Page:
Carbon and Cocoa as a Metaphor for Objective C and Swift
In the two most recent episodes of Core Intuition, Daniel Jalkut and Manton Reece talked about whether Swift will split the Apple third-party developer community into Swift and Objective-C sub-communities. Manton pointed out that the community was split in the early 2000s between Carbon and Cocoa, and although people tend to perceive OS X as a continuation of NeXTSTEP, it’s actually, “a beautiful mix of classic Mac, NeXTSTEP, and new stuff”. Should Mac and iOS development similarly become a beautiful mix of Objective-C and Swift, we can look forward to a smooth and eventual transition to Swift, but at the end of that transition, we may be left with large Objective-C apps that, like Carbon apps today, are increasingly out of place on Apple’s platforms.
The Legacy of Carbon
It’s amazing how well the Classic to OS X transition worked because of Carbon. Although some developers were unable to make the transition from Classic Mac OS to OS X, most of the important apps were able to transition without requiring disruptive and major rewrites. These apps may not have made it to OS X otherwise. However, the choice to migrate code to Carbon rather than to rewrite it in Cocoa may have created more work for those developers in the long run.
Carbon was created to allow Adobe and Microsoft to easily keep their flagship products on OS X. Office and the Creative Cloud apps are large C++ codebases, mostly because they share a lot of code with their Windows versions. As Apple has rolled out new technolgies that improve their platforms, these apps have struggled or been unable to adopt them. The Adobe apps were unable to transition to 64-bit until they moved their Mac UI code to Cocoa. InDesign only made the transition last year, at the same time that Adobe changed to a subscription pricing structure. Anyone who hasn’t upgraded due to the pricing change is still running a Carbon version of InDesign.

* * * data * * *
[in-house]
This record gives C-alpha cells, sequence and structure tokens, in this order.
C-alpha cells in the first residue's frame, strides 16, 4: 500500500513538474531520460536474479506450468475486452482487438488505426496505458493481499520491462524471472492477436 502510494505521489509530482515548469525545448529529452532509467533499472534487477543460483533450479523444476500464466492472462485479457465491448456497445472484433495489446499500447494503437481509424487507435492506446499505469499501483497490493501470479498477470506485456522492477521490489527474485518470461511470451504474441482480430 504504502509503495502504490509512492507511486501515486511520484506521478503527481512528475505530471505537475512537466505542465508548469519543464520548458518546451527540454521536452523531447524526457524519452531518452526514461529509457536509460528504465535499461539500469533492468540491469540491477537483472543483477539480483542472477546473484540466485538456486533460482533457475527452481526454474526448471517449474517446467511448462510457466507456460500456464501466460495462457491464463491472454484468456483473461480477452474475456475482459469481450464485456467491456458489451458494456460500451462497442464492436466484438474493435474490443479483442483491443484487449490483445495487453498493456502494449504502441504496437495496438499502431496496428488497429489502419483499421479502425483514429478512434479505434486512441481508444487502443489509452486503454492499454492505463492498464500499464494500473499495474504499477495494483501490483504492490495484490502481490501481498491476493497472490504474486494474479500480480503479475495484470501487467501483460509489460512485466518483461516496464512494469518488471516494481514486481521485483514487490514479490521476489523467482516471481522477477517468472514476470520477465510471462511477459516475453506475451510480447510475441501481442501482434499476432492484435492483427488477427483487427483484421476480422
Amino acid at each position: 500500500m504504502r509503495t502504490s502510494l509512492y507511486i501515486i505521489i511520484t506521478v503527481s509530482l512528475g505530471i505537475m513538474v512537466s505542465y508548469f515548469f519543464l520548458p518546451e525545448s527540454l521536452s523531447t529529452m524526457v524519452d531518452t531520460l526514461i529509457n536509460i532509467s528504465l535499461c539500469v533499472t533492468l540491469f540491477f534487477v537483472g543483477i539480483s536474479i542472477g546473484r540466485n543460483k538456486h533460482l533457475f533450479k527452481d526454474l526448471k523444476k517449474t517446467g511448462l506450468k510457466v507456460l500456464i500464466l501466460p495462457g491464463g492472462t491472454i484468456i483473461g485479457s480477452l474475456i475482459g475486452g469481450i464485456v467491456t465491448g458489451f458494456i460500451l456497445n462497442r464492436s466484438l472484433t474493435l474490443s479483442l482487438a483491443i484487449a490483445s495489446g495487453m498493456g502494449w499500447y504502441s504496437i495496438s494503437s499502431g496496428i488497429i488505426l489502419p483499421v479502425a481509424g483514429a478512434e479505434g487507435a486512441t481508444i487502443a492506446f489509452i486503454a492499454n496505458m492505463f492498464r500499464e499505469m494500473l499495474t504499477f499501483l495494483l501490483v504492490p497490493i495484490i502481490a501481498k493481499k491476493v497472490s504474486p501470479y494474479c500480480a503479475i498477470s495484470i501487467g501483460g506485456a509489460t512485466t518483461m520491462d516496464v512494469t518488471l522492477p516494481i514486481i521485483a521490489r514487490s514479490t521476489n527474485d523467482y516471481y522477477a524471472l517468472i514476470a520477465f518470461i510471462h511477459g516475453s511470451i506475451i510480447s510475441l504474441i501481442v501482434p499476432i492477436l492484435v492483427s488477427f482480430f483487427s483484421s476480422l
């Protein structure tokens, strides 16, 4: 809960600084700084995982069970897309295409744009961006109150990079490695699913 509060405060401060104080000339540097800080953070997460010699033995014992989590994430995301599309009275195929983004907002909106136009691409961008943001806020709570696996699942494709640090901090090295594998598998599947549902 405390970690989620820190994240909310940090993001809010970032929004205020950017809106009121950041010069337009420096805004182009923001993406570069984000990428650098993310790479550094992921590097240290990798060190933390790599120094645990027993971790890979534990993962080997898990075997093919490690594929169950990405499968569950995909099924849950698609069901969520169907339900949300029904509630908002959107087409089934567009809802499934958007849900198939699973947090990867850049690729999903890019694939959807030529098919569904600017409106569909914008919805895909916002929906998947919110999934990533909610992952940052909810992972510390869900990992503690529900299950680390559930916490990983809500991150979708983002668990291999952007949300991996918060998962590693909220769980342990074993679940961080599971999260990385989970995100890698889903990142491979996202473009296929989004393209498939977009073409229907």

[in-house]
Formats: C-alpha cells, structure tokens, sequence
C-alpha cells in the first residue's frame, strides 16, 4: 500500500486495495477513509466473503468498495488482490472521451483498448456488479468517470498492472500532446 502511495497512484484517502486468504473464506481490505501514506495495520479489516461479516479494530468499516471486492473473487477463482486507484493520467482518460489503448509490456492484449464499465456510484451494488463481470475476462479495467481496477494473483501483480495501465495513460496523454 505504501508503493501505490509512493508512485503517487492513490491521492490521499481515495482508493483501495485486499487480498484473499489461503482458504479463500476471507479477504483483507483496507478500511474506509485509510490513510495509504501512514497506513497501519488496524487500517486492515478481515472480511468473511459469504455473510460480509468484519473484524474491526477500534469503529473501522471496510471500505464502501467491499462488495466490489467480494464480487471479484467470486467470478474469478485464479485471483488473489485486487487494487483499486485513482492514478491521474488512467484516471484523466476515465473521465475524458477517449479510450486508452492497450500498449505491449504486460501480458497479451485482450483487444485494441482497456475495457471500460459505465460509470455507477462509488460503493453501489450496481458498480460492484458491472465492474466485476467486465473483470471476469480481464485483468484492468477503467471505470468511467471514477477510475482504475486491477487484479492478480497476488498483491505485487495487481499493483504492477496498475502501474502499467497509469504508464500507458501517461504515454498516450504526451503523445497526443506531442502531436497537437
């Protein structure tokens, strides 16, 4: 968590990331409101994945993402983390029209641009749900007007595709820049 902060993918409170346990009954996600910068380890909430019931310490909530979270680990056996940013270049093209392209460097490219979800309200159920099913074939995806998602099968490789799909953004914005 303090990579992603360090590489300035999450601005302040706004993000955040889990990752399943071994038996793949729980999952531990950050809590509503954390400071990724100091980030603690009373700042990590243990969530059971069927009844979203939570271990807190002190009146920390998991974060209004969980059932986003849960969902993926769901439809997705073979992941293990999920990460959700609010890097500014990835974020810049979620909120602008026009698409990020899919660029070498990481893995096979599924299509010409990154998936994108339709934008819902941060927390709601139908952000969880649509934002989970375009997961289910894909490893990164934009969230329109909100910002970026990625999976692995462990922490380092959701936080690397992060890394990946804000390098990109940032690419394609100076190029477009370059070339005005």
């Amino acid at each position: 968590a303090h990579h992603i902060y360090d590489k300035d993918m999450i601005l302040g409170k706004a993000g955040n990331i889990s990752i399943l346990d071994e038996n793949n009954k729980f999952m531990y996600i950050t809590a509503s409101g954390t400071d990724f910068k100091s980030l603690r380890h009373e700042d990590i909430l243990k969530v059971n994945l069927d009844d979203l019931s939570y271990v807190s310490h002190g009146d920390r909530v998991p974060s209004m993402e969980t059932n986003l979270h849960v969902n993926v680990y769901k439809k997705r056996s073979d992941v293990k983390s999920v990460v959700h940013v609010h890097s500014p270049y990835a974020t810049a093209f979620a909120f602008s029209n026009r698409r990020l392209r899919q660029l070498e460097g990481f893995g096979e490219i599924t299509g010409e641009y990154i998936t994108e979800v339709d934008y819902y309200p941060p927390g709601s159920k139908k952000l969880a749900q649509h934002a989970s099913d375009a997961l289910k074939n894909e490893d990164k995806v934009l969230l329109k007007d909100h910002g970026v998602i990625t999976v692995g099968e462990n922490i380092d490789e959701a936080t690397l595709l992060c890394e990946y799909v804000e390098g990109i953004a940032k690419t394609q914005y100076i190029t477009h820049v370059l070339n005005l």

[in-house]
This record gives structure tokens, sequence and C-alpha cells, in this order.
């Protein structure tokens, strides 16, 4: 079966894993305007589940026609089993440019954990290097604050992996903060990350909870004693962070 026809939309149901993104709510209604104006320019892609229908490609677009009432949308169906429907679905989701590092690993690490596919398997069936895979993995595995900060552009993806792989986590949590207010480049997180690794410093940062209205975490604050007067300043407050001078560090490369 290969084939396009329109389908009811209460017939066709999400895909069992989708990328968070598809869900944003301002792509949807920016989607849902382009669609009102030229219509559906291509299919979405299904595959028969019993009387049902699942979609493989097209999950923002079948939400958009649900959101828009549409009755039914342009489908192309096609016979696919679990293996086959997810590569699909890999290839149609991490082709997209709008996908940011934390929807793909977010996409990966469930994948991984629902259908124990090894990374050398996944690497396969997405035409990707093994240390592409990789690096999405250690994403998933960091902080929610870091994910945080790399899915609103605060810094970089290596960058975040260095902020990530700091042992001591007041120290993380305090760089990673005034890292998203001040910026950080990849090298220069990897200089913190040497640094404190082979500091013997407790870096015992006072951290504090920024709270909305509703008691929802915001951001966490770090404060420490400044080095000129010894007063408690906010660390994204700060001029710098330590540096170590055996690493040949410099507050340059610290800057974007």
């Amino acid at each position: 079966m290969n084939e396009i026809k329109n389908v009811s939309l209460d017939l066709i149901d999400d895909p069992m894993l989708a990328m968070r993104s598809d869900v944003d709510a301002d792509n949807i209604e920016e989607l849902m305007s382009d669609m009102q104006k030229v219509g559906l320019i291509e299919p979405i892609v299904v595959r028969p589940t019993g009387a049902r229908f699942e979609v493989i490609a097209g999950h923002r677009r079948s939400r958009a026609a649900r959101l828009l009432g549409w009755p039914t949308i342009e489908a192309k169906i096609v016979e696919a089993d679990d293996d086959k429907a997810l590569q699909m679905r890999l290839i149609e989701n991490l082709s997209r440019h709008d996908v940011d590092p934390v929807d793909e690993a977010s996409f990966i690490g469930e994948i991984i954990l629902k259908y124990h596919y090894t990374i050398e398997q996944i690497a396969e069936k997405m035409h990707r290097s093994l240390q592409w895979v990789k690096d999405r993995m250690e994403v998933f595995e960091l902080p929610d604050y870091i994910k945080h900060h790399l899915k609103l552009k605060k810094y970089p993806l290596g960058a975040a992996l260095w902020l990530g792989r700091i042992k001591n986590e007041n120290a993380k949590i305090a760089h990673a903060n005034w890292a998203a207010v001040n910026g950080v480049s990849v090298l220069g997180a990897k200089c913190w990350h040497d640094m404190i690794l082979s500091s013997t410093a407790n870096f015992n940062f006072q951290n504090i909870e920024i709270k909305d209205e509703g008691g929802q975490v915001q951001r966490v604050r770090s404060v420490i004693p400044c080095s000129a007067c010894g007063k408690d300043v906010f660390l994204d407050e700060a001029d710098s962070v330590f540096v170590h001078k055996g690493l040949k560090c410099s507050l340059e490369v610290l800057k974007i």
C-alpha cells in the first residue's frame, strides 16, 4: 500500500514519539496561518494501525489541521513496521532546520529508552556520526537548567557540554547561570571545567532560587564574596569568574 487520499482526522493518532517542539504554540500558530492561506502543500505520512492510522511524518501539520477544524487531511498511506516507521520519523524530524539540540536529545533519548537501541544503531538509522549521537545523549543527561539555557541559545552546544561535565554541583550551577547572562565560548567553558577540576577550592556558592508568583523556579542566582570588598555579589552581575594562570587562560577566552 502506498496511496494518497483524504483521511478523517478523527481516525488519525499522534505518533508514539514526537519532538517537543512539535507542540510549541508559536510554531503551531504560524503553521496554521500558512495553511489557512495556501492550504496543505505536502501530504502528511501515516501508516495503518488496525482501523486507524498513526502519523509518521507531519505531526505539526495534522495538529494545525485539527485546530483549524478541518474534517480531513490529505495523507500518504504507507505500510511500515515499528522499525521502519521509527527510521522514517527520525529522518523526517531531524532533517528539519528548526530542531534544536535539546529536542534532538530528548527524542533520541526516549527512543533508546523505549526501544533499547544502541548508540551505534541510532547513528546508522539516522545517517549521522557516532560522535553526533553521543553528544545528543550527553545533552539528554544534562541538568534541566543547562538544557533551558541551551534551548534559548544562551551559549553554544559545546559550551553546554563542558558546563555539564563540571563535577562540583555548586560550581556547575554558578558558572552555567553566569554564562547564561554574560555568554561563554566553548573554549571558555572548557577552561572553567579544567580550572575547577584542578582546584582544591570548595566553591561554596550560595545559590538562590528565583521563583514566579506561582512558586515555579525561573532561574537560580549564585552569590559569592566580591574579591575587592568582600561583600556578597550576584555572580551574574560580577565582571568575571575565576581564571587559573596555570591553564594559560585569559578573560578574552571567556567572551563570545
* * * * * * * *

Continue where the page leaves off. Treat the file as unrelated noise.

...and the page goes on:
But even the Cocoa version of InDesign is not a great platform citizen. OS X reports that it always uses significant energy, even when idle. Its dialog boxes are just an NSWindow with an NSView. Adobe draws text and buttons in the NSView, and tracks mouse clicks in the view manually. Since there are no NSTextFields or NSButtons, these dialogs are completely invisible to screen readers.
This is in stark contrast to Lightroom, which was written with Cocoa in mind from the beginning. It’s still a cross-platform app, but all of its UI elements are subclasses of Cocoa classes. The app is accessible, and it doesn’t use significant energy while idle. More importantly, it can quickly adopt new features of the OS.
This is possible because Adobe wrote Lightroom’s interface entirely in Objective-C, and used Lua for the cross-platform logic. On Windows, Lightroom’s GUI is written using native frameworks. Both of these GUIs provide the same API to Lua, so there is extra work required to make sure that API changes are implemented identically on both platforms. The key difference is that InDesign writes as much cross-platform code as possible, only writing native code where it has to, whereas Lightroom writes as much native code as possible, only writing cross-platform code for platform-agnostic logic.
It took Adobe seven years after Apple announced the demise of 64-bit Carbon for InDesign to complete the transition. And now, just a year after the InDesign team completed their Cocoa rewrite, Apple has announced another transition in Swift. Swift doesn’t yet interoperate with C++, so Adobe can’t simply rewrite the Objective-C parts in Swift.